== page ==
Nothing is more personal than a family’s choices regarding child care. And little matters more to the entire state’s economy than the availability of high-quality child care in the places where it’s needed.

That both statements are true shows the complexity of the child care shortage in Maine. Child care is a health issue, an education issue, a workforce issue and an economic opportunity issue that needs to be addressed from multiple directions at once if families are going to have what they need to accomplish the difficult work of raising children.

That’s why the Legislature passed L.D. 1712, An Act to Support Children’s Healthy Development and School Success, sponsored by Senate President Troy Jackson, D-Allagash. The bill is now on Gov. Mills’ desk, and she should sign it.

The bill builds on the success of Elevate Maine, a public-private partnership in Somerset County that works with families, day care providers, local schools and health agencies. The program has helped children in their first four years get ready for school, while giving them access to health care and screenings for developmental delays where early intervention makes a huge difference.

The program also makes training and support available to providers, helping them improve the quality of their programs and develop a workforce. And it offers coaching to parents who are learning how to give their children what they need to be happy and healthy.


The bill, which would use the Elevate Maine model in five other areas, received strong support from educators, daycare providers and child advocates at a public hearing in May, and passed both houses of the Legislature. With a final unanimous vote, the Appropriations Committee approved funding the bill through the state budget.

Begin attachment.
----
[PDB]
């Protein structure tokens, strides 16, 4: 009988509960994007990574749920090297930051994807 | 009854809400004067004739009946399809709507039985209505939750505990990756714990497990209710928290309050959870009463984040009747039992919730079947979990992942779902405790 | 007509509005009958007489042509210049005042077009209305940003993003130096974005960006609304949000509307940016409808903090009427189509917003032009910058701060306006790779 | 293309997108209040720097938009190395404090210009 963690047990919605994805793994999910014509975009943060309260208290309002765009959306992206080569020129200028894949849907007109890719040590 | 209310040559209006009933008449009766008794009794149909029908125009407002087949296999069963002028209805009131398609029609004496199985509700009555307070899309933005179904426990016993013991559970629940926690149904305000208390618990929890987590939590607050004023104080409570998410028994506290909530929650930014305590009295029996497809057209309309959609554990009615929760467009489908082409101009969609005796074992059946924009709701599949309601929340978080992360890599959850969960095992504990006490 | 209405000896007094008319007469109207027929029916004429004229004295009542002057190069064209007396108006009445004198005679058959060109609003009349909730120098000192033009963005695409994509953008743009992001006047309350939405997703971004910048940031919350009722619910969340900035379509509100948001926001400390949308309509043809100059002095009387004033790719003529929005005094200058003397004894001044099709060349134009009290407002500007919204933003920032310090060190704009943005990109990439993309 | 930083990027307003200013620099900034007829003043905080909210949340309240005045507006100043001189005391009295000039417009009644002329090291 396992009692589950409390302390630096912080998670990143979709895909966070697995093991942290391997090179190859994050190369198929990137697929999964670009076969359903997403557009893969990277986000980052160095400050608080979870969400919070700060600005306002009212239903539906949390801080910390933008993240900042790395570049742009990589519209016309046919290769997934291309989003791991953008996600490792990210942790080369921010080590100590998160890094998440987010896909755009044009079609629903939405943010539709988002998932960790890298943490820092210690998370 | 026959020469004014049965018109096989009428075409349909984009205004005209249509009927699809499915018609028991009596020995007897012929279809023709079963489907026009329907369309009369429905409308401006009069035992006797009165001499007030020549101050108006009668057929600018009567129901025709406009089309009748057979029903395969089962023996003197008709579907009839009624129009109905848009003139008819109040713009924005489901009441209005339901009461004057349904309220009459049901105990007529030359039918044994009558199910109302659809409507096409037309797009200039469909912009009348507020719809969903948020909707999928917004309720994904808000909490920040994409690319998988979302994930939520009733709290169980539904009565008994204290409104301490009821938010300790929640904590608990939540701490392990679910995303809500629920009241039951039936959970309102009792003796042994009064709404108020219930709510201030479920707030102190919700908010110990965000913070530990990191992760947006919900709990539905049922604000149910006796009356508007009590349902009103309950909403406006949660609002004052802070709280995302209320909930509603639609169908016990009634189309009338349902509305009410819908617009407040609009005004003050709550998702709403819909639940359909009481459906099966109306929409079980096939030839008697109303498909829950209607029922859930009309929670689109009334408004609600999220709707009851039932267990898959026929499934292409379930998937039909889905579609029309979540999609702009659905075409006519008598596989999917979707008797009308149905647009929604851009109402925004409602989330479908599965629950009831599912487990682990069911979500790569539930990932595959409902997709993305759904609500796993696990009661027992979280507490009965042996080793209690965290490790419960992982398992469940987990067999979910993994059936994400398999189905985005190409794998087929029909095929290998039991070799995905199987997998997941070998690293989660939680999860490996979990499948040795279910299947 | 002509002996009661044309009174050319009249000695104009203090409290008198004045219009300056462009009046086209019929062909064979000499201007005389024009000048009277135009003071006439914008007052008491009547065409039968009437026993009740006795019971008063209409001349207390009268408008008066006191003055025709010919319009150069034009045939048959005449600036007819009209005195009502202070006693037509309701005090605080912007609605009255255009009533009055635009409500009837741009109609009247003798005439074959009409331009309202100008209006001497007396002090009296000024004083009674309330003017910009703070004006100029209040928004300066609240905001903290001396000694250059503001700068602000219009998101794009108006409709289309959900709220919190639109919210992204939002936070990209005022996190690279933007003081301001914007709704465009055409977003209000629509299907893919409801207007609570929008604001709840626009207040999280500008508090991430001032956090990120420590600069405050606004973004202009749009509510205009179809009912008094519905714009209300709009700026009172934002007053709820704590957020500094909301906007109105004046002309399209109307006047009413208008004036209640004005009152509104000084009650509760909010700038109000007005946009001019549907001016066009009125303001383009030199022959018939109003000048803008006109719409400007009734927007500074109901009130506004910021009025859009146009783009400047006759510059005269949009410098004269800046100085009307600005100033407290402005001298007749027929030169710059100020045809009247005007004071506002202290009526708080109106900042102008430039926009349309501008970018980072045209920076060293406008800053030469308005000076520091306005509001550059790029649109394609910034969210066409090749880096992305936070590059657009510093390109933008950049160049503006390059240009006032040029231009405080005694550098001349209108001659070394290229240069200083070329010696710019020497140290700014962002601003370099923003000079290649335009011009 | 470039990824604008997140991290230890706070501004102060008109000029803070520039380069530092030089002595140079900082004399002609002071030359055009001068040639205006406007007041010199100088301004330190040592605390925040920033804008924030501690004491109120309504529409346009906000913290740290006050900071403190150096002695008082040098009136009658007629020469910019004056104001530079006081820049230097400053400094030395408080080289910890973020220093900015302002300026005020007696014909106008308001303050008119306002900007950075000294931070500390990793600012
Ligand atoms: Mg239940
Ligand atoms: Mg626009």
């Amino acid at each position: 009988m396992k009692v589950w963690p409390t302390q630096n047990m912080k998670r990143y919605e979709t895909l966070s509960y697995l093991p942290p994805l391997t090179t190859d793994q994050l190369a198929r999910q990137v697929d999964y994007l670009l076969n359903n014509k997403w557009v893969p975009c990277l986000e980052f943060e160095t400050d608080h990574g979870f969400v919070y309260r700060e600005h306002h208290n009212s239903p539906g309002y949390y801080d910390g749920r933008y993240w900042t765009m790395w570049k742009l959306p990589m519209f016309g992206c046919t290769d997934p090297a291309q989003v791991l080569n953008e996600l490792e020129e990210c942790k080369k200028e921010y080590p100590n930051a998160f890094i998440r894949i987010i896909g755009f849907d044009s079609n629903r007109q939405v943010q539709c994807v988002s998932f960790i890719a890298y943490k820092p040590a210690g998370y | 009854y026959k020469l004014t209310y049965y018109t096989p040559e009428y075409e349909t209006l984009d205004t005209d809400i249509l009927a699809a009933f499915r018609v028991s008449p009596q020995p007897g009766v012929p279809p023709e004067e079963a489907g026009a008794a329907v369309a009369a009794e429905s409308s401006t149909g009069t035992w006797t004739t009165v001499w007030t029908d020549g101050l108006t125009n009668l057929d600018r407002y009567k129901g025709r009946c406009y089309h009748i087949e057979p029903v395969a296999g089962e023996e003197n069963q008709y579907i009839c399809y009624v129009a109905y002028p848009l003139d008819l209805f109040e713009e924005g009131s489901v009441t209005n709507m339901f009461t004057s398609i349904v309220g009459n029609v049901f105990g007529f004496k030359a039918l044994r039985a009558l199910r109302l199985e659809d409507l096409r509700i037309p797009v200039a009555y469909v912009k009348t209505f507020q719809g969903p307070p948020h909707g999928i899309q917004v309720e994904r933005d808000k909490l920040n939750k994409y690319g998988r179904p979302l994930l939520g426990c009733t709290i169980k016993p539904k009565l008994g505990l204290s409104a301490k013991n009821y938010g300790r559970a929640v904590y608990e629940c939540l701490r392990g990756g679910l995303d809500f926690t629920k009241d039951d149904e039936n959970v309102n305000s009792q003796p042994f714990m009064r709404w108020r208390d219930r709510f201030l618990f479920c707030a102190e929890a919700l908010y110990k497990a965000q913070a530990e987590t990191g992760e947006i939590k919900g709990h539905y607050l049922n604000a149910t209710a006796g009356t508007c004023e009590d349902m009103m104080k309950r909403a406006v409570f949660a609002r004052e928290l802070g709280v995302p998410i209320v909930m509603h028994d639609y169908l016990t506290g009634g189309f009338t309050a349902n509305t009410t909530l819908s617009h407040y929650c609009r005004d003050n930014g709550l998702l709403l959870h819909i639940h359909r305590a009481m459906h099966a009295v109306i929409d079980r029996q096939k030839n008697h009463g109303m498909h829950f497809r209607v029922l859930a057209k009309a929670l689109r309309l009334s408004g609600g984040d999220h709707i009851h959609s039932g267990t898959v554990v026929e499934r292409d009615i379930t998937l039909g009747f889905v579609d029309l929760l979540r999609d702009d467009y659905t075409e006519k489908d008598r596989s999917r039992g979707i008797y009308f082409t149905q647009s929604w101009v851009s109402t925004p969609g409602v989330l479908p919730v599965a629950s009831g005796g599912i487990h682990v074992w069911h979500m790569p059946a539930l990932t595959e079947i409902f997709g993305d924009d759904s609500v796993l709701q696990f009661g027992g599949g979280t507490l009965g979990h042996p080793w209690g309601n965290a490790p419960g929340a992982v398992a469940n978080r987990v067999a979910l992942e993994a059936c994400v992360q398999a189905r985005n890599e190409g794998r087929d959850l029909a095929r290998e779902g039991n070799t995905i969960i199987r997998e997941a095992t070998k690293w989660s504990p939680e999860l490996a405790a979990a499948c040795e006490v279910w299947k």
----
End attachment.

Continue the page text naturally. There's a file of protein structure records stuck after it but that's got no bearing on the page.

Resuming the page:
The level of support is impressive, but the lone voice in opposition at the public hearing came from the Mills administration.

Todd Landry, director of the Office of Child and Family Services, spoke against the bill, arguing that it would duplicate efforts already underway as part of the administration’s Child Care Plan for Maine. Landry said it would be better to monitor child care initiatives funded by the American Rescue Plan Act before committing to any state program that will require state funding in the future.

Gov. Mills should not accept this logic. More than 70 percent of Maine children under the age of 6 live in households where all of the parents work, and one in five lives in an area considered a “child care desert,” in which working parents have to drive long distances to find safe child care.

When the need is so great, it doesn’t make sense to limit the state’s efforts to expand options and improve quality. Children develop too quickly to adopt a wait-and-see approach.

Maine should help families now, with all the resources that are available. Expanding a program that has been a proven success is a good investment in our future.

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